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I wrote a book (4 minutes long) that talks about my daydreaming and my autism in general

This is written 100% by me in the space of around 20 hours. I hope it gives a valuable insight into me and yourselves :)


  • The Truth Behind my Daydreaming (1).pdf
    1.8 MB · Views: 54
Very well written,thought looking, and insightful. It was done in a very inspiring and captivating way, with the font changes, photos and other elements.

I think daydreams are one of the most powerful tools we have to change our lives for betters or worse. Although why each of us daydream can differ, I do feel they can be very telling of who we are, were, or want to be. They can tell us of our important experiences, interests, needs, fears and dreams.

What is great about daydreams is that there is no cost and not much effort involved, if we have that ability to do such, which I feel most of us can. And yes, we can do it at any time, even if just for a few seconds or so. Everyone's will always be very uniquely different from others, and we can choose to daydream of any positives we want, and repetitively too, no matter how surreal or real.

There is no such thing as mistakes in daydreams, and we can never be critiqued or rejected for those as we do them in silence. Our daydreams can pat ourselves on the back, have us succeed where we never succeeded before, make monsters not so scary, and create unique masterpieces every time if we wish or prioritize that. We can speed daydreams up, slow them down, reverse them to play back, and fast forward them to get to the end desired result right away.

One of the reasons I said not too long ago in a travelling thread I did not have a travel place I would like to go to is because any new place would bore me. This is because no matter how scenic new places would be, I visualized hundreds of thousands of times before, something more calming, prettier, and more inspiring. Our brains can create a more beautiful world to escape those times of need, make us more calm, wiser and stronger too.

If it were not for graphic positive daydreams, I would still be that shy little kid afraid to meet others. I would be that person who let critiques and rejections forever keep me down or angry. I would be that person who blamed others for my problems. And I would be that person who would not stand out positively in a crowd of many. Daydreams motivated me more than any person ever did. They motivated more than any information I have ever seen.

Daydreams got me through those traumatic high school and childhood years. They got me through boring lectures. They lifted me up when I had no friends. They drifted me away to safer places. They caused me to start getting into a routine of positive thoughts. Daydreams helped me discover and appreciate my imagination and they sharpened my focus on the details. And they made me believe in myself when others did not or would not.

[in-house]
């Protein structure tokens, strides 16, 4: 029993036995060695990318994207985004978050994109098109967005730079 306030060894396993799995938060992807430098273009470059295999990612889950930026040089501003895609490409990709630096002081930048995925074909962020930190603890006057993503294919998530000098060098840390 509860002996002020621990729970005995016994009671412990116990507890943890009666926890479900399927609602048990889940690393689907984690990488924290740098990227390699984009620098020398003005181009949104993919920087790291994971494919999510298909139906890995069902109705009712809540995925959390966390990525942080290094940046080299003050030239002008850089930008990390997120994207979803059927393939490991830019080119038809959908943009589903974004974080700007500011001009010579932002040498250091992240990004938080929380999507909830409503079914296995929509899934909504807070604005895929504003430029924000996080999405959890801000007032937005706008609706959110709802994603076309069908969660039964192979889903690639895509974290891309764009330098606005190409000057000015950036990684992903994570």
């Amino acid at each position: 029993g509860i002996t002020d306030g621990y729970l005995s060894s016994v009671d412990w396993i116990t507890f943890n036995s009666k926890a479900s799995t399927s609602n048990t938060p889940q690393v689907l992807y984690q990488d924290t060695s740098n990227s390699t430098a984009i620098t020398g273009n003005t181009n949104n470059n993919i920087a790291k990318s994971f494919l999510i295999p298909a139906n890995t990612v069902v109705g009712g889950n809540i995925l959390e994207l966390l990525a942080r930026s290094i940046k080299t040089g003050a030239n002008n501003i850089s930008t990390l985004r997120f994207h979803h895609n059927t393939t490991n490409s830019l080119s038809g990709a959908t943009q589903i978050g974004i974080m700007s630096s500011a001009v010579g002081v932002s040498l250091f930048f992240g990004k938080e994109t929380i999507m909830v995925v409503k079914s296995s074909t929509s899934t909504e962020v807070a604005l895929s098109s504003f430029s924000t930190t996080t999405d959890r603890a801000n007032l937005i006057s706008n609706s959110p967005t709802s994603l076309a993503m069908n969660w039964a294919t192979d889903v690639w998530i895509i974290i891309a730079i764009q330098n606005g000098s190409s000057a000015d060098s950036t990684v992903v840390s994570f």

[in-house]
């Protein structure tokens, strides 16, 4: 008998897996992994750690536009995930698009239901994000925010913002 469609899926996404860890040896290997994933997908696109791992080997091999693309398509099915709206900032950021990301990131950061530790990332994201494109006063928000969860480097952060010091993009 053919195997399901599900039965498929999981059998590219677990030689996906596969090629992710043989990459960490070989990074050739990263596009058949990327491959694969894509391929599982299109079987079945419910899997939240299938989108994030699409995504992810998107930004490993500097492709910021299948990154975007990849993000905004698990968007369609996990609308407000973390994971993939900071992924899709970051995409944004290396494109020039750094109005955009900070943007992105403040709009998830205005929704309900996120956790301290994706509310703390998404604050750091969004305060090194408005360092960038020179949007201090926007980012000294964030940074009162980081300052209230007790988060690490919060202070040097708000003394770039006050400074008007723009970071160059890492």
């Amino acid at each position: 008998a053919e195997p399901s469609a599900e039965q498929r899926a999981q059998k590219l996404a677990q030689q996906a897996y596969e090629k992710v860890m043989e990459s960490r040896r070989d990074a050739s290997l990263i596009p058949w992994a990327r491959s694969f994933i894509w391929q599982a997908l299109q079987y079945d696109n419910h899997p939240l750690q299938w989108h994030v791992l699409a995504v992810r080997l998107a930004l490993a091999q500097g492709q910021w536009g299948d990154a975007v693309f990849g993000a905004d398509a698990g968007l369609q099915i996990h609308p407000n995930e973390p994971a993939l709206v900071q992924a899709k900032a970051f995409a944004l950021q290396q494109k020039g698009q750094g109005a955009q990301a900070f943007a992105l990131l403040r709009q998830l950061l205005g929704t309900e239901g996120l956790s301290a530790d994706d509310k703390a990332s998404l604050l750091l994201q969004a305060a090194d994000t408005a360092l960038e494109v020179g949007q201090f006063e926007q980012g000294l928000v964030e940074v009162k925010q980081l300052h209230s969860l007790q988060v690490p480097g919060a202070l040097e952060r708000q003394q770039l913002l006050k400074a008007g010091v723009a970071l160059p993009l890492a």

When I received so many real life negative reinforcements, those could be erased quicker through my positive daydreams and visualizations, and these daydreams made me believe often those great things actually happened, the more I had, and the more repetitive they were. Instead of feeling like others, unexpected situations and events were in control of who I was, what I did, and what I was about to accomplish, I took that control back.

I am glad another another here sees the importance of such too, or gives them the respect they are due, if we use our minds to our advantage those or similar ways. Doctors can do only do so much for us. The rest is up to us. That is where daydreams came into helping me.
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Your book is wrong in one thing - you're not the only one. The way you describe the pacing while lost in the dreaming is me. Or if sitting on a train staring out the window, or waiting in an office. Even during conversations there's always something going on up the back there.

I not only have an extremely graphic imagination, it includes sound smell and touch, and emotions. No machine driven virtual reality could ever compare to what my mind gives me.

It's also the same when I read a book, and because of this I'm unable to watch a movie if I've already read the book. Just a few minutes of Game Of Thrones was enough to put me off and I couldn't watch it.
you're not the only one
Agreed. Early in the book the author writes that they can't see anyone else doing it (pacing and daydreaming). Later they say no-one else does it. I do it - a lot. But I also experience that it is uncommon. In that sense the author effectively articulates the feeling that they are the only one. And that's an important aspect of the practice. It's unusual. It can cause one to be isolated.

@Maximillian Thank you.

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